Fueled by the passionate rhetoric of Mr. Suthep, the PDRC movement appeared to define, extend, and redefine its objectives as it gathered, lost, and resumed momentum. While the PDRC claimed the moral high ground in its opposition to the amnesty bill and Senate change, it later surprised and disappointed some supporters with its occupation of television stations and call for live-stream broadcasts of anti-government rallies. The PDRC was itself surprised and arguably outmaneuvered by deftly-timed government actions to contain rising tensions – including ordering the police to stand down from their defense of Government House and the Bangkok Municipal Police headquarters and allow demonstrators to occupy those and other public compounds. Beyond its claims of popular victory and exercise of the people’s mandate, the challenge for the PDRC is that past performance suggests that the Pheu Thai party is likely to be returned to power in the forthcoming election, in what would be the sixth successive victory of Thaksin-supported parties at the polls. This consideration is assumed to figure prominently in the PDRC resolve to press forward in its call to unseat government and install a non-elected caretaker administration. With the government still firmly in power, it is not clear what would secure a change of such magnitude, save for the worrisome specter of past authoritarian interventions that have removed elected governments from power. Any action of this kind would presumably be met by a counter-swell of protest by the Red Shirts loyal to the present government.
It is difficult to reconcile the competing positions in a highly charged political environment that pits principles of electoral democracy, sanctity of law, and institutional checks and balances with those of moral stewardship asserted when elected governments disappoint, misuse power, or simply overwhelm with the strength of their performance at the polls. At the same time, some positives have emerged that inspire a degree of confidence in the prospect of compromises through which opposing sides may find a positive way forward:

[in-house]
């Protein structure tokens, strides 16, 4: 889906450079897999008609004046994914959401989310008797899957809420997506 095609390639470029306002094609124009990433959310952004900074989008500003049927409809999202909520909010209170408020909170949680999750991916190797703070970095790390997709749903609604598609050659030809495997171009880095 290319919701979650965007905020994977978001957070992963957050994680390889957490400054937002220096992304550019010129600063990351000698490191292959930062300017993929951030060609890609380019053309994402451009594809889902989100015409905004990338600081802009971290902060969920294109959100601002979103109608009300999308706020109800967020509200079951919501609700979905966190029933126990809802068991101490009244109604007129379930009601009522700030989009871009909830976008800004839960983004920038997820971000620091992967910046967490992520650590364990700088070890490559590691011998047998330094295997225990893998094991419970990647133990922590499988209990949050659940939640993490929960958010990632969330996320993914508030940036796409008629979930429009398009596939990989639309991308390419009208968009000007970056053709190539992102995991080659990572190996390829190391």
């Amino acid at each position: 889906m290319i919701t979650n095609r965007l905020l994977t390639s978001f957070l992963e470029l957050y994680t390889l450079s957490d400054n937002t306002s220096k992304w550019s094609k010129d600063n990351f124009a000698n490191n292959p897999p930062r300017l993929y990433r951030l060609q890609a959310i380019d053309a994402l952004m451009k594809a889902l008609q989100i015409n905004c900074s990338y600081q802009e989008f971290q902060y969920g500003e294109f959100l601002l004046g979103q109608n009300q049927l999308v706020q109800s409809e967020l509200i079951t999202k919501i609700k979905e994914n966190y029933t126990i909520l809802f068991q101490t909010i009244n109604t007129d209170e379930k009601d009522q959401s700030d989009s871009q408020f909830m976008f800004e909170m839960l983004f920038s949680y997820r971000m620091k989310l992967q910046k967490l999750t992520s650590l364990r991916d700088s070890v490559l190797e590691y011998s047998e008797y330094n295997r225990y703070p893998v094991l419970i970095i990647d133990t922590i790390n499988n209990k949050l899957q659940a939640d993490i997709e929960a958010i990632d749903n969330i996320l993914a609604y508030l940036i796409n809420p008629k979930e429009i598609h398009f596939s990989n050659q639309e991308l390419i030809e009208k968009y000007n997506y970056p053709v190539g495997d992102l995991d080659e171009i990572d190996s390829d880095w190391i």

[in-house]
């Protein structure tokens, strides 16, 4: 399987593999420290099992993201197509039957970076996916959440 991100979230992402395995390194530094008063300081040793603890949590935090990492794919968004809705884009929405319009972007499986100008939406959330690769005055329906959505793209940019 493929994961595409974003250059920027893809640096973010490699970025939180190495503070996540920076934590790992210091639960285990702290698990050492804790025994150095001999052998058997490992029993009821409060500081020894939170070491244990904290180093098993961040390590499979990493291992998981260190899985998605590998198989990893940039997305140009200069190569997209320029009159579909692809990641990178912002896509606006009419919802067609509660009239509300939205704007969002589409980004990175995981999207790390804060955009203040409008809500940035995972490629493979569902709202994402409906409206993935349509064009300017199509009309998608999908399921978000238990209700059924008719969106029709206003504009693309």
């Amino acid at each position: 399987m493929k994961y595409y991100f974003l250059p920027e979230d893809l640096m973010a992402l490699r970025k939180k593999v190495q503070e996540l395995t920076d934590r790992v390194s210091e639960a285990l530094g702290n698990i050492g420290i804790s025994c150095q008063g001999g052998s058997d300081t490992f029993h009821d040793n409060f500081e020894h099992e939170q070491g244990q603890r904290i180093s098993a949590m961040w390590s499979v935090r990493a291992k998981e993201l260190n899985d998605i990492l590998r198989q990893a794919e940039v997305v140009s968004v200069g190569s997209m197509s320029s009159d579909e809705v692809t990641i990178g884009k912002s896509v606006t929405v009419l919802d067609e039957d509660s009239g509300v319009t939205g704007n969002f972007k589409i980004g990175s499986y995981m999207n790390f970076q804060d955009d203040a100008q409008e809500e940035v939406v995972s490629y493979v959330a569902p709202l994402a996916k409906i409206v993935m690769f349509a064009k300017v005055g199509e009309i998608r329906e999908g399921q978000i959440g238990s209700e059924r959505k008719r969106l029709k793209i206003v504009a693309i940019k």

First, regardless of the serious question marks surrounding the democratic logic and extra-constitutional end goals of the PDRC movement, the scale of public outrage in response to the blanket amnesty bill, Senate reform measures, and other controversial policies of the Pheu Thai government is unequivocal. When ordinary citizens take to the streets by the tens of thousands to voice their concern and commitment to monitor political integrity and legislative affairs through demonstrations that have been remarkably peaceful, responsible political leaders will do well to take notice.
Second, the Pheu Thai government and the forces at its command deserve significant credit for their handling of a challenging political crisis and the measures taken to defuse tension at several points when the risk of escalation to uncontrollable violence was greatest. While one could argue that the government brought these problems on itself by pursuing legislative and policy measures that were bound to rankle, it maintained a steely calm and confidence befitting a popularly elected government as the protests mounted. The government likewise offered up a number of compromise solutions, including consultative forums, a national referendum to seek public input on the reform measures proposed by anti-government demonstrators, and the dissolution of parliament and an early election. As the anti-government protests mounted, the Red Shirts remained largely sequestered in Rajamangala Stadium, quietly dispersing on the eve of revered King Bhumibol Adulyadej’s birthday, and – with the exception of a few unfortunate incidents that resulted in tragic deaths and injuries – declining to confront the anti-government protesters.
Third, mixed in the shrill rhetoric of the PDRC protests, sensible reform priorities have been articulated, including electoral reform, devolution of political authority and fiscal resources to the subnational level, stronger checks on corruption and abuse of power, and police reform. One hopes that these issues, together with those related to broader institutional reform and strengthening, economic growth, resolution of the persistent subnational conflict in Thailand’s Deep South, and a vision for future dialogues that will shape a new political settlement consistent with the realities of contemporary Thailand will figure in the election campaigns of all serious political contestants.
Unless and until Thai society and political actors can resolve these tensions through good faith reform dialogue, we can expect further flashpoints of political conflicts of the kind. Sadly, the distracting effects of these unresolved tensions will in turn continue to divert lawmakers and policymakers from important national economic and other development priorities that are critical to Thailand’s economic growth and regional stature and leadership.
Kim McQuay is The Asia Foundation’s country representative in Thailand. He can be reached at [email protected]. The views and opinions expressed here are those of the individual author and not those of The Asia Foundation.